I Am My Own Wife

Prime Cut's retelling of the Charlotte von Mahlsdorf story is The MAC's 'finest achievement since launching'

‘You're an impossibility. You shouldn't even exist.’ These words of American author Doug Wright, quoted in his award-winning play I Am My Own Wife, perfectly summarise the central problem involved in staging it.

How on earth do you go about making the truly remarkable story of Charlotte von Mahlsdorf, transvestite, father-killer, sexual libertarian, and obsessive collector of gramophone recordings and old furniture, believable?

Charlotte’s survival of both the Nazi era and its repressively paranoid East German communist successor, seems scarcely credible. She was many things those foul regimes thought execrable, and sought to eliminate. How could she possibly have lived through them?

The key was in von Mahlsdorf’s personality – her wit, her charm, her resourcefulness, her intelligent adaptability. She was the archetypal punching clown: you knocked her down, but she got up again, something she kept doing for the entire six decades of her adult existence, till her death in Berlin a decade ago.

The main thing to be said about Prime Cut Productions’ new staging of I Am My Own Wife, which won Doug Wright a 2004 Pulitzer prize, is that in Dubliner John Cronin the company has found an actor who is fully equal to the daunting task of making real to an audience the incredible Charlotte von Mahlsdorf story.

For Cronin, the show (a one-hander) is certainly demanding on a technical level. He has 36 characters to personate, running the full gamut of von Mahlsdorf’s lifetime, and involving the actor speaking English, German, pidgin German, pidgin English, and a range of different American accents. For Cronin and voice coach Peter Ballance, the midnight oil will undoubtedly have been burning.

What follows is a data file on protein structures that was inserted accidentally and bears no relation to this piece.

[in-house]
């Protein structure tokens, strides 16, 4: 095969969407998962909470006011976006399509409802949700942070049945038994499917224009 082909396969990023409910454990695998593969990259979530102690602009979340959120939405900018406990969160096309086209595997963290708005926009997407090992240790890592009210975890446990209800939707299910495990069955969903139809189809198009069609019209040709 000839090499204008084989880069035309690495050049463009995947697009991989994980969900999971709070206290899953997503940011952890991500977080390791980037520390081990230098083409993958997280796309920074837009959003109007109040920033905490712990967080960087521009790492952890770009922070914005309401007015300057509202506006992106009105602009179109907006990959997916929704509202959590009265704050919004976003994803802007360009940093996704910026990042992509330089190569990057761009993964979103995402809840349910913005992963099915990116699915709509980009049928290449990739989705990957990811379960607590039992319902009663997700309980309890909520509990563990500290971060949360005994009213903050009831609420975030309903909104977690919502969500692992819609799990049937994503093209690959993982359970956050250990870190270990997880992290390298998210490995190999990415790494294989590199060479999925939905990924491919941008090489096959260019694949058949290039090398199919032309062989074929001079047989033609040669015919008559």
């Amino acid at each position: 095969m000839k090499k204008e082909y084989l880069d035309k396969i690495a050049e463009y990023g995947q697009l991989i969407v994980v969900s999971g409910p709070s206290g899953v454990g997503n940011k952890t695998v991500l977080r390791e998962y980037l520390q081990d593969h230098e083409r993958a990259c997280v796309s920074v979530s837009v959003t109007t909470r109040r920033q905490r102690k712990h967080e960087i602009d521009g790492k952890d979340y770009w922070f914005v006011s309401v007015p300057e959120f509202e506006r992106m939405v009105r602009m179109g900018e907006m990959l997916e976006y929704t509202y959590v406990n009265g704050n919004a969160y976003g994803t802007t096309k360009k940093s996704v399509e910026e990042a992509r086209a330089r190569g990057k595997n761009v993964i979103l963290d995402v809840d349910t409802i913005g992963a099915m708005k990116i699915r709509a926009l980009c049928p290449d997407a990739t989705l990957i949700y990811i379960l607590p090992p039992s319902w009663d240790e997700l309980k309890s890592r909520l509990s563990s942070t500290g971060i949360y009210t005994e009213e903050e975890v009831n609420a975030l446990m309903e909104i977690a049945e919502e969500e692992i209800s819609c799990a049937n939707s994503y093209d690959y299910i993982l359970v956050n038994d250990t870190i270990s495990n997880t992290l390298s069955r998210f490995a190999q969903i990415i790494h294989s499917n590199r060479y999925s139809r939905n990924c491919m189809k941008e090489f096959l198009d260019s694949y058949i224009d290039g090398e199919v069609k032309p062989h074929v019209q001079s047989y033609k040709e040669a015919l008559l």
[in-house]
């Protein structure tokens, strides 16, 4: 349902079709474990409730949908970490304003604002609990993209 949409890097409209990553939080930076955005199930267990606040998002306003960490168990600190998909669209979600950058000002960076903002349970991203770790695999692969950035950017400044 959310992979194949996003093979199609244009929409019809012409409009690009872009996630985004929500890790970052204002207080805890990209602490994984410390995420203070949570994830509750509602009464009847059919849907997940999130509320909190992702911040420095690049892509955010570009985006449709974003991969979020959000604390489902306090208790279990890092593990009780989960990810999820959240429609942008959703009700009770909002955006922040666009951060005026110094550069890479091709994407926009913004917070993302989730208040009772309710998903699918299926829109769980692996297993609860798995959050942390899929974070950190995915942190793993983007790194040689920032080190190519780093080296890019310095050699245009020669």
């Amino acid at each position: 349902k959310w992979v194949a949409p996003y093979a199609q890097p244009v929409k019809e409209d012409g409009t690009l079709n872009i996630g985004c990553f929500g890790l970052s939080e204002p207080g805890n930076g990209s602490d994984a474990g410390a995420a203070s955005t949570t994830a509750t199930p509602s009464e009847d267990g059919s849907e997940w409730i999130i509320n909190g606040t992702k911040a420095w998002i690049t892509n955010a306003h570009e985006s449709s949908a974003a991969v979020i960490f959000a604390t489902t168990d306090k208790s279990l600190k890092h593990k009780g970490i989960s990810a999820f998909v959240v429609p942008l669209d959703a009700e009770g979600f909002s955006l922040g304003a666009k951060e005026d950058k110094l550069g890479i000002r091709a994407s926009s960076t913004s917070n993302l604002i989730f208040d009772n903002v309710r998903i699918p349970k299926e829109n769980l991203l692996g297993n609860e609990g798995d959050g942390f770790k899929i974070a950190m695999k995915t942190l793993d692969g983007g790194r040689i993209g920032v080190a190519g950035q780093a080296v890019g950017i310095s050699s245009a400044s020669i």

Doing all these parts convincingly (which he does) is not, however, Cronin’s principal achievement. That lies in the sheer warmth and charisma that he brings to the central role of von Mahlsdorf: her easy affability, the immediate connection she makes with the audience from lights-up, as her tall-but-true tale gradually starts to unravel.

Cronin’s a natural storyteller, bending confidentially over the footlights, wryly pointing up the absurdities of other characters’ behaviour, and lingering fondly over the details of the historic household objects von Mahlsdorf has rescued from destruction, to found her beloved Gründerzeit Museum in Berlin.

Cronin, guided by Emma Jordan’s sensitive direction, paces the narrative beautifully, relying on von Mahlsdorf’s geniality and humour to warm her story from within. There’s a natural ease of manner to his onstage deportment that dissolves away the idea that he’s acting, putting the audience directly in touch with von Mahlsdorf the person.

It’s a hugely endearing piece of acting, as it needs to be: any element of stridency in the character has the potential to exacerbate the potential sensitivities surrounding von Mahlsdorf’s transgendered identity, the cross-dressing, and the harbouring in her home of explicit homosexual activity.

In Cronin’s carefully modulated delivery of Wright’s script, these things turn out, rightly, to be side issues, small saplings in a darkened forest stalked by the twin spectres of murderous Nazism and, post-War, by the sinister repressions of Eastern bloc communism.

Against these brutal enemies, Cronin’s von Mahlsdorf stands out as a glowingly humane, civilising presence: brave, cunning, cussed, doggedly determined to be exactly who she is, and to live accordingly in a dignified, peaceful fashion.

Cronin’s consummate performance is framed by a set (designed by Ciaran Bagnall) combining the pleasing formal symmetries of a Biedermeier interior with a touch of bling and glamour. Large, gilt-edged mirrors line the walls, facilitating trompe-l’oeil effects which periodically dot the narrative, and a large chandelier hangs glistening from the ceiling.

At the play’s conclusion two scaffolded terraces are unveiled above the back wall of the performing area, revealing objects emblematic of von Mahlsdorf’s bent for antiquarian collecting – old gramophones, lamps, chairs and hand-carved furniture. Here, it seems, is the old man-woman’s legacy: von Mahlsdorf’s gone, but the memories live on, and her Gründerzeit Museum is still very much open for business.

I Am My Own Wife is probably The MAC's finest achievement since launching its strand of dramatic presentations in April 2012. Cronin’s is certainly the finest piece of acting so far seen in either of the building’s two performing spaces. If you’re at all interested in theatre, I wouldn’t miss it.

I Am My Own Wife runs in The MAC until October 6.